- The Department of Defence plans to begin fabricating components for ground-launched cruise missile systems, Pentagon officials have confirmed.
- These systems were banned under the now-suspended 1987 Intermediate-Range Nuclear Forces Treaty, a Cold War-era arms pact between the US and Russia.
- Research and development began in 2017, but the US exercised restraint, refusing to take things a step farther to avoid treaty violations.
The Pentagon reportedly plans to restart the manufacturing process for once-banned ground-launched cruise missiles as a Cold War-era arms agreement with Russia crumbles, Aviation Week reported.
The Trump administration announced US withdrawal from the 1987 Intermediate-Range Nuclear Forces (INF) Treaty in early February, citing Russian violations of the bilateral arms control agreement. The pact is expected to expire in August.
President Donald Trump stated last month that the US will “move forward with developing our own military response” to alleged Russian treaty violations. Russia has said it will do the same, although there is evidence it had already done so.
In the late 1970s, the Soviets deployed the RSD-10 Pioneer intermediate-range ballistic missile system in Eastern Europe, and the US responded by deploying mid-range Pershing II missiles and intermediate-range ground-launched cruise missiles in Western Europe.
The deployment of the BGM-109G ground-launched cruise missile (GLCM), a variation of the Navy’s Tomahawk cruise missile, helped bring the Soviets to the negotiating table, Breaking Defence reported last October, noting that reviving this system would be relatively easy.
The INF Treaty helped defuse tensions by prohibiting both sides from developing and fielding these types of weapons, but with the treaty on its deathbed, the Department of Defence has decided to begin fabricating components for GLCM systems, Pentagon officials told Aviation Week.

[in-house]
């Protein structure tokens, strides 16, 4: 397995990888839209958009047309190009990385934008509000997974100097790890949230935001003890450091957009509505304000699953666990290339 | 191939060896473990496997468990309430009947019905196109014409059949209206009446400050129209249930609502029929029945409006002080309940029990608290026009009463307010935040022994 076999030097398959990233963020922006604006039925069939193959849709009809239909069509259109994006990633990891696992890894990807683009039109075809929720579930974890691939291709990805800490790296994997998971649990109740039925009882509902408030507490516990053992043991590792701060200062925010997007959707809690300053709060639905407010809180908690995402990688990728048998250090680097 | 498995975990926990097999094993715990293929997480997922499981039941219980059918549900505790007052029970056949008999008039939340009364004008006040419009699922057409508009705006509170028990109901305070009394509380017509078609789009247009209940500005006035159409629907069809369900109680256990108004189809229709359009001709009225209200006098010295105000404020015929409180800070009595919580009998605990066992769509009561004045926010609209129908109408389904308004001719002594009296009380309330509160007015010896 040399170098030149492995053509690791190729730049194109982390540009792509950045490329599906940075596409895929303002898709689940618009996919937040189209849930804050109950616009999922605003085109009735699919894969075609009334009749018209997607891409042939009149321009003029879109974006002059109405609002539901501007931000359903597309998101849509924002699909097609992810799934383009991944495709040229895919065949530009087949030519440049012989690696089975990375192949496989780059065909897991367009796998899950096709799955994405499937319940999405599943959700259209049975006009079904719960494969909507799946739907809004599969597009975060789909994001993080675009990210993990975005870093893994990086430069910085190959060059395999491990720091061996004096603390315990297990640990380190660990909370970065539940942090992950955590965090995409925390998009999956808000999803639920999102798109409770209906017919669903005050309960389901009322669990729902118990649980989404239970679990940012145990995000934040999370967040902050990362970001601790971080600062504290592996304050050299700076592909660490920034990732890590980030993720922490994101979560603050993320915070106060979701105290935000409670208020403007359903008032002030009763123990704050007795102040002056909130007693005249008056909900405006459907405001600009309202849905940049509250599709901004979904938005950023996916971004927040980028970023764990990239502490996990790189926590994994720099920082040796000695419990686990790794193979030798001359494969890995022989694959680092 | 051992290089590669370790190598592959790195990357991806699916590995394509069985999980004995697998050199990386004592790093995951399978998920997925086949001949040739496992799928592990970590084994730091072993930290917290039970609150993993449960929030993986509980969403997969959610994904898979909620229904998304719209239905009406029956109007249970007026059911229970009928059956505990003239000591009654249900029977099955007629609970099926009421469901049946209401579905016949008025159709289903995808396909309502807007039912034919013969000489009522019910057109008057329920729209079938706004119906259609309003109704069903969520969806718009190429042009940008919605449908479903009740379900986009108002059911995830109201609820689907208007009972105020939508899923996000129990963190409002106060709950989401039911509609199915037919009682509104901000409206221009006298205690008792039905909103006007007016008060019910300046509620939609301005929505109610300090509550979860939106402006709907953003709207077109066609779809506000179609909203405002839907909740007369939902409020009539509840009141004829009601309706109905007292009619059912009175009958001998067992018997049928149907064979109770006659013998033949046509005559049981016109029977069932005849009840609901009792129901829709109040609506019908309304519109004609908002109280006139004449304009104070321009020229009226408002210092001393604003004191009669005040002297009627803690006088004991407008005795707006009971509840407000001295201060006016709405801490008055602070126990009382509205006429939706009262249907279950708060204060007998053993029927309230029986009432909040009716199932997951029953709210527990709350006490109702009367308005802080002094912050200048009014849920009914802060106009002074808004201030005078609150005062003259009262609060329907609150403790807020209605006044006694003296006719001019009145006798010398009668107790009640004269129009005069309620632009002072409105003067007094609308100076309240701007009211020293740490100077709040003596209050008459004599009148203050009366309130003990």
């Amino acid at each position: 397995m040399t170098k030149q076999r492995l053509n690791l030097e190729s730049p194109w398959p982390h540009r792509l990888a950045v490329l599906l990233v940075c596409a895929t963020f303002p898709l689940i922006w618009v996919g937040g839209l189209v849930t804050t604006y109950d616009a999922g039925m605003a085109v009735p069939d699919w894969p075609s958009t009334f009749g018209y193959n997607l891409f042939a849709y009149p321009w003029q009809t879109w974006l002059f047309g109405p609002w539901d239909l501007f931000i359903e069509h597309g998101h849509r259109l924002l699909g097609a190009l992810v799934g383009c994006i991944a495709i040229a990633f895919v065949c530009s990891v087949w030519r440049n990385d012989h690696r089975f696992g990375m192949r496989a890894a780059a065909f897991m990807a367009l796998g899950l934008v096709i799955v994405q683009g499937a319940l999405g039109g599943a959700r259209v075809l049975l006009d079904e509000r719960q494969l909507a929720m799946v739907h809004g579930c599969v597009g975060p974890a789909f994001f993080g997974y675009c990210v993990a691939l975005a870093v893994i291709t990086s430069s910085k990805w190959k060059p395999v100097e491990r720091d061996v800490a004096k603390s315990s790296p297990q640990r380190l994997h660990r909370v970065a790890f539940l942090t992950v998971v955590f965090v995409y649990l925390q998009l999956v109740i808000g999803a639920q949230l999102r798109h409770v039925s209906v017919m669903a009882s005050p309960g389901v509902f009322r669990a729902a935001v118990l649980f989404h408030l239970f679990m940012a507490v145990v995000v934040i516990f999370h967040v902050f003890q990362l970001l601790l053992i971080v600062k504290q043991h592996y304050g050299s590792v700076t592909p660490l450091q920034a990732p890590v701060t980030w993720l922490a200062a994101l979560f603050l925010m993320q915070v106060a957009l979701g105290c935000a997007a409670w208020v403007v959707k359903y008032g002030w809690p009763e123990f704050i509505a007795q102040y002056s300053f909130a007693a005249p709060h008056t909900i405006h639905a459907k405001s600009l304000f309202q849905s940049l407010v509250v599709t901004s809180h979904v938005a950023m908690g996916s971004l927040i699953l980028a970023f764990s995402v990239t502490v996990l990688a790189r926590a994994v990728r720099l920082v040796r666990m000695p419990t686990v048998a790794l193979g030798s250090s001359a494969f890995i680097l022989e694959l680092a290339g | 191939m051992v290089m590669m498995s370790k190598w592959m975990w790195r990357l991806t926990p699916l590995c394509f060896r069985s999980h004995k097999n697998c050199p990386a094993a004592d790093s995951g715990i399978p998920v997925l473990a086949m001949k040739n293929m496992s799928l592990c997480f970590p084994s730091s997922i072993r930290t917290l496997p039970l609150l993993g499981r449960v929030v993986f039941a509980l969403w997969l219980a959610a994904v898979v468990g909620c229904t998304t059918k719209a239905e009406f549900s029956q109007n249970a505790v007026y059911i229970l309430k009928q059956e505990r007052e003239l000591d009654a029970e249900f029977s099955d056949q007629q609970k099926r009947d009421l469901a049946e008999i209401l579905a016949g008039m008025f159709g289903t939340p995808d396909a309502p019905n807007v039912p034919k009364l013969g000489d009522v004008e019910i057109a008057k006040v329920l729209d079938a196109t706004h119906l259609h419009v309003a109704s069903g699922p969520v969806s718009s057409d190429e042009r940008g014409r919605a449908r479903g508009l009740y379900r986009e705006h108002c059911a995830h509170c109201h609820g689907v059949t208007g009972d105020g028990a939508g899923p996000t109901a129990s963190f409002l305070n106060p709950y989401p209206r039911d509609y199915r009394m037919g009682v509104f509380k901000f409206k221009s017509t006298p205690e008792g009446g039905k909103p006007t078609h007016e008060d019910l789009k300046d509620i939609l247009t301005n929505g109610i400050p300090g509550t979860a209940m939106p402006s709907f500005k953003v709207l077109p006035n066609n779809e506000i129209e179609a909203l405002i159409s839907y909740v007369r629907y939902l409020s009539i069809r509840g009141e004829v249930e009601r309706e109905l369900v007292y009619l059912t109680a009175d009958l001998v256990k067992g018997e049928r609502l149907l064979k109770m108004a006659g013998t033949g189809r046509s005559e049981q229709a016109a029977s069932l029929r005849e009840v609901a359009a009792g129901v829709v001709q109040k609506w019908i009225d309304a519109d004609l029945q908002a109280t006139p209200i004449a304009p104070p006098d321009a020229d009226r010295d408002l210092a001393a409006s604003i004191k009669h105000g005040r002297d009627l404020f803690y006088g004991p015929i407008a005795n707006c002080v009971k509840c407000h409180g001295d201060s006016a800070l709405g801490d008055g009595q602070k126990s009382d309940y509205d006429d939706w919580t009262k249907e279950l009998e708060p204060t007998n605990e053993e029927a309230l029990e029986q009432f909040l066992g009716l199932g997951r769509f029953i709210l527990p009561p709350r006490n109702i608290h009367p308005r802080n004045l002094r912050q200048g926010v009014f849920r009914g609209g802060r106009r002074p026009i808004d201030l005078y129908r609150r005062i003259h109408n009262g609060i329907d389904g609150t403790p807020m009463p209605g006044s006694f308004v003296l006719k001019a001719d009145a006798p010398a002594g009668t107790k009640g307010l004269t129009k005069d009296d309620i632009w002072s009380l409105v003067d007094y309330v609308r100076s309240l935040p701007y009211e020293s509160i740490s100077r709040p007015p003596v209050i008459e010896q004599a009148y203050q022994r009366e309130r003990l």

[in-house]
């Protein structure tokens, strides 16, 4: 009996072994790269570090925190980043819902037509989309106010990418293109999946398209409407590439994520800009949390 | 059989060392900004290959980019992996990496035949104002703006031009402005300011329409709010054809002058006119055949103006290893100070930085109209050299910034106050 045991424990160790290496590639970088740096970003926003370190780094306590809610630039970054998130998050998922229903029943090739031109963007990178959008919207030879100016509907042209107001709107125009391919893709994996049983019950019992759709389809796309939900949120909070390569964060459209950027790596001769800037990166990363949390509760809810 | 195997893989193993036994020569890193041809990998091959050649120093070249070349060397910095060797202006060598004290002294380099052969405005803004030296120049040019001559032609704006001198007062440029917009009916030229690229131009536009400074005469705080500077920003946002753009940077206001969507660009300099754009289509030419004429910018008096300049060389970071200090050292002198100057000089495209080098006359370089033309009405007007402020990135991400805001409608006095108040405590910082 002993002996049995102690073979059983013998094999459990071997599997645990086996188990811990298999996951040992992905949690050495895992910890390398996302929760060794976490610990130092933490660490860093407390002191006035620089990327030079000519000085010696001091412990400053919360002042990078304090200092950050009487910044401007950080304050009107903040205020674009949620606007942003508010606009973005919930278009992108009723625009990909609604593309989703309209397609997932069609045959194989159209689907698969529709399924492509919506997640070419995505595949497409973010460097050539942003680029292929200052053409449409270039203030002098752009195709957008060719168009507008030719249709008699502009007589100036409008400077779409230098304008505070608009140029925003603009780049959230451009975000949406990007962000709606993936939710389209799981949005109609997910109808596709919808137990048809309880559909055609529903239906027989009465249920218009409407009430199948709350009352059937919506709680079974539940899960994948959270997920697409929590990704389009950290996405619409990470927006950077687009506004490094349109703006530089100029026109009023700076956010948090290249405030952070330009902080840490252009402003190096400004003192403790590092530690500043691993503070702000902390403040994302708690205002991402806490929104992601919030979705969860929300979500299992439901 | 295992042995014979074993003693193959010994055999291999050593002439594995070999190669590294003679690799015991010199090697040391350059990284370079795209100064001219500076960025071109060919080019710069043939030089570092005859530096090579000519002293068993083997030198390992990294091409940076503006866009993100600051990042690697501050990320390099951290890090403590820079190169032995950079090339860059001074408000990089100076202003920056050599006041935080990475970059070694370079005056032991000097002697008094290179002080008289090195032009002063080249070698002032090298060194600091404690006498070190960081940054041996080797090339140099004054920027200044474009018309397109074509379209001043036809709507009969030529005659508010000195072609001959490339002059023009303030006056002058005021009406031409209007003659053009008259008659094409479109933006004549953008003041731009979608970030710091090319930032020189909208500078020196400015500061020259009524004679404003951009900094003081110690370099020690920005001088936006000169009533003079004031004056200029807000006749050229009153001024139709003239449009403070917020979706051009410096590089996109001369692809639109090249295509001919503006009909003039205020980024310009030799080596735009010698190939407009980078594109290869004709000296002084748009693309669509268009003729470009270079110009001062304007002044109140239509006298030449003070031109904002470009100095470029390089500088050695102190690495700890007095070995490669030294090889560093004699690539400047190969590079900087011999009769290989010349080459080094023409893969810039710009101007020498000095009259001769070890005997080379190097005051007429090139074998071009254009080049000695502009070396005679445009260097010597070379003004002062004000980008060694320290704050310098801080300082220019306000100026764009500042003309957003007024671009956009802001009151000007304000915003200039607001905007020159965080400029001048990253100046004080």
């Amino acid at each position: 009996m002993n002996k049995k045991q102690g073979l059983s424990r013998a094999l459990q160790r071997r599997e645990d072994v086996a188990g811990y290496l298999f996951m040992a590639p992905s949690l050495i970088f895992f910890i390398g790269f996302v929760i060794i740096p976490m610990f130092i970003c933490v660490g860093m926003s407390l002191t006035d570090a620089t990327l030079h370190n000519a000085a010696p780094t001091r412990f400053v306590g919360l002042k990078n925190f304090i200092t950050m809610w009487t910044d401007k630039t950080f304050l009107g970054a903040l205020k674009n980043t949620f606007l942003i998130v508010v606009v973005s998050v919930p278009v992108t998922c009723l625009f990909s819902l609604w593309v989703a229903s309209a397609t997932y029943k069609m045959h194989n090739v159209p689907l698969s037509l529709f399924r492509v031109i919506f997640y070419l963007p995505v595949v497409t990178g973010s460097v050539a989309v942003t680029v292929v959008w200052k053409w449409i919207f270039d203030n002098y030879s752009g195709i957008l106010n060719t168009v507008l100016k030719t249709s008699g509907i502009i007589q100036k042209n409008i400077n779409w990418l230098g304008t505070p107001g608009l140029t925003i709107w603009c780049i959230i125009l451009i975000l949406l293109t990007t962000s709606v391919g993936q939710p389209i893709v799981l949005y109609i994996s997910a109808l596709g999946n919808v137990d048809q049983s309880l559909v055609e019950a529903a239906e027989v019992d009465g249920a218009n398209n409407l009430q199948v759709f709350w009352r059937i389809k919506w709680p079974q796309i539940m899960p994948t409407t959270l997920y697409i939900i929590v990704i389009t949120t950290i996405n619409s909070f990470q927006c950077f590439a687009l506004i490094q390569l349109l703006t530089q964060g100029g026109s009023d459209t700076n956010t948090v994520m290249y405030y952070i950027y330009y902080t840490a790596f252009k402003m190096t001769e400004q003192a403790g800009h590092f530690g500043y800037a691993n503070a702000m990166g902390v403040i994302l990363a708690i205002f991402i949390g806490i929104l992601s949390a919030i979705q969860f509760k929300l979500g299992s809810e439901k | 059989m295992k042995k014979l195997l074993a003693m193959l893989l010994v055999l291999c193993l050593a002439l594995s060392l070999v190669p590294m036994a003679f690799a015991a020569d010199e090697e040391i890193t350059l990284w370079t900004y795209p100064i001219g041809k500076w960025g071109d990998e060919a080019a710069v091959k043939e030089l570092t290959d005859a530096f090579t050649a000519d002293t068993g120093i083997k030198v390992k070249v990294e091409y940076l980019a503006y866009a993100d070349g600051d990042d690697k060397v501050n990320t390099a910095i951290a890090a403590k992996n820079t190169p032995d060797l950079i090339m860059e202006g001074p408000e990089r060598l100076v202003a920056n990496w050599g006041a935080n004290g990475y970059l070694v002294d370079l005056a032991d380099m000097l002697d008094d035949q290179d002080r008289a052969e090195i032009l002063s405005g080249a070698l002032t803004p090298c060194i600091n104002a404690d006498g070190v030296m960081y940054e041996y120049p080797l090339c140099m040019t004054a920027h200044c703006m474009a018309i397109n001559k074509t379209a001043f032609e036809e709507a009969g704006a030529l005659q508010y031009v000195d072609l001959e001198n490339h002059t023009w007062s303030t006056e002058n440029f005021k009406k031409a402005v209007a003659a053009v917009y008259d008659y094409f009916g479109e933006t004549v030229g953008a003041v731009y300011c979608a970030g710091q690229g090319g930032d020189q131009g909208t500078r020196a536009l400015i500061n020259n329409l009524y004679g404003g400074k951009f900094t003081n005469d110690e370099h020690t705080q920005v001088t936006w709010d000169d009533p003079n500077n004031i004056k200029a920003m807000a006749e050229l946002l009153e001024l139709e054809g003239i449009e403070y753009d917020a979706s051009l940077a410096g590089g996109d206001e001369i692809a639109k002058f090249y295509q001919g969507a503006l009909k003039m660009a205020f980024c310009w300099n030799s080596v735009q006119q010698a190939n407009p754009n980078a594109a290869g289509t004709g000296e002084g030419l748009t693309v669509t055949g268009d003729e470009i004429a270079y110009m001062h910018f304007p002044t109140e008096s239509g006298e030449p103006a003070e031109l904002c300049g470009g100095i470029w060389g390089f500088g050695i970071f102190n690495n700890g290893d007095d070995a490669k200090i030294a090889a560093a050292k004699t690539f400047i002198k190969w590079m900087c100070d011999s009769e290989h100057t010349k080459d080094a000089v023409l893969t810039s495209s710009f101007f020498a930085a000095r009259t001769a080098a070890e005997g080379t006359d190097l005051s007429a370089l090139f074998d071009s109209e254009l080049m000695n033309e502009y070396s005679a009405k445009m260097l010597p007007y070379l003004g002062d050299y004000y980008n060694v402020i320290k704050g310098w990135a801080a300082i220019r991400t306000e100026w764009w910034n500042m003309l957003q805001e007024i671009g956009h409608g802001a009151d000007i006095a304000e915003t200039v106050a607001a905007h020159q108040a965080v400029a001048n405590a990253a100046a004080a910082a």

The Pentagon confirmed the plan to Reuters as well.
In late 2017, research and development began on non-nuclear GLCM concepts, but it never moved beyond that, as any additional steps would have been “inconsistent” with the requirements of the INF Treaty.
Even as the Department of Defence steps up R&D activities since the suspension of the treaty, it remains open to cancelling the programs and returning to negotiations with Russia.
“This research and development is designed to be reversible, should Russia return to full and verifiable compliance before we withdraw from the Treaty in August 2019,” a Pentagon spokesperson explained to Aviation Week, adding that “because the United States has scrupulously complied with its obligations with the INF Treaty, these programs are in the early stages.”
The suspension of the INF Treaty has stoked fears about an escalated arms race between the US and Russia. Russian President Vladimir Putin has already threatened the US should Washington opt to place missiles in Europe, something it presently has no intention of doing.
If Washington takes that step, Moscow “will be forced, and I want to underline this, forced to take both reciprocal and asymmetrical measures,” Putin said. “We know how to do this and we will implement these plans immediately, as soon as the corresponding threats to us become a reality.”
“It’s their right to think how they want. But can they count? I expect they can. So let them count the range and speed of our weapons,” he added.
As for the revival of the GLCM program, the US reportedly has a number of different options.
It could, according to experts, convert existing air- and sea-launched cruise missiles, like the Raytheon AGM-160 Miniature Air-Launched Decoy, Raytheon AGM-109 Tomahawk and Lockheed Martin AGM-158 Joint Air-to-Surface-Standoff Missile, to a GLCM role while adapting existing rocket artillery launchers for this purpose.
Or, it could build something completely new.
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